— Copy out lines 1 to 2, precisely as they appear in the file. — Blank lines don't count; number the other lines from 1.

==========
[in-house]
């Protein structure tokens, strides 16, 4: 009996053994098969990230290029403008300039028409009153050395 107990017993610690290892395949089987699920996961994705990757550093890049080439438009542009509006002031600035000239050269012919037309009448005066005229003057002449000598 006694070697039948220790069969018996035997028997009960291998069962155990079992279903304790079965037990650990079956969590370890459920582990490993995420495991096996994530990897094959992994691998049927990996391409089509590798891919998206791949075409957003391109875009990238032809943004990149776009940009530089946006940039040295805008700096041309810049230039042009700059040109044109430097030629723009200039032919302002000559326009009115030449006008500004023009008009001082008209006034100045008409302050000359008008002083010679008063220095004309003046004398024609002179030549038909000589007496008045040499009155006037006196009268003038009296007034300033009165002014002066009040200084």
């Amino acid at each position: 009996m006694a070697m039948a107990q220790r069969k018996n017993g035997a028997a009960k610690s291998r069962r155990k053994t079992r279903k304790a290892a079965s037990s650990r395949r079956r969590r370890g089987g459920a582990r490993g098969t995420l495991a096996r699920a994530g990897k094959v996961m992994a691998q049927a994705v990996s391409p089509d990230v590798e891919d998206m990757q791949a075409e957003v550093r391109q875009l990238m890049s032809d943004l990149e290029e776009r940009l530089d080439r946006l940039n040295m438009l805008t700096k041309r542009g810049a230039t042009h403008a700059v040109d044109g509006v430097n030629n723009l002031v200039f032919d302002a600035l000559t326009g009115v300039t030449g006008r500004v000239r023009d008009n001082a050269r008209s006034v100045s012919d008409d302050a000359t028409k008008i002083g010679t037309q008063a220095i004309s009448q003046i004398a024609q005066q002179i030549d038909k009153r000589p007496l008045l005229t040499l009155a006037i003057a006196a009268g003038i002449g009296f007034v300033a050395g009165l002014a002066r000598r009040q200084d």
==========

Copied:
[in-house]
């Protein structure tokens, strides 16, 4: 009996053994098969990230290029403008300039028409009153050395 107990017993610690290892395949089987699920996961994705990757550093890049080439438009542009509006002031600035000239050269012919037309009448005066005229003057002449000598 006694070697039948220790069969018996035997028997009960291998069962155990079992279903304790079965037990650990079956969590370890459920582990490993995420495991096996994530990897094959992994691998049927990996391409089509590798891919998206791949075409957003391109875009990238032809943004990149776009940009530089946006940039040295805008700096041309810049230039042009700059040109044109430097030629723009200039032919302002000559326009009115030449006008500004023009008009001082008209006034100045008409302050000359008008002083010679008063220095004309003046004398024609002179030549038909000589007496008045040499009155006037006196009268003038009296007034300033009165002014002066009040200084």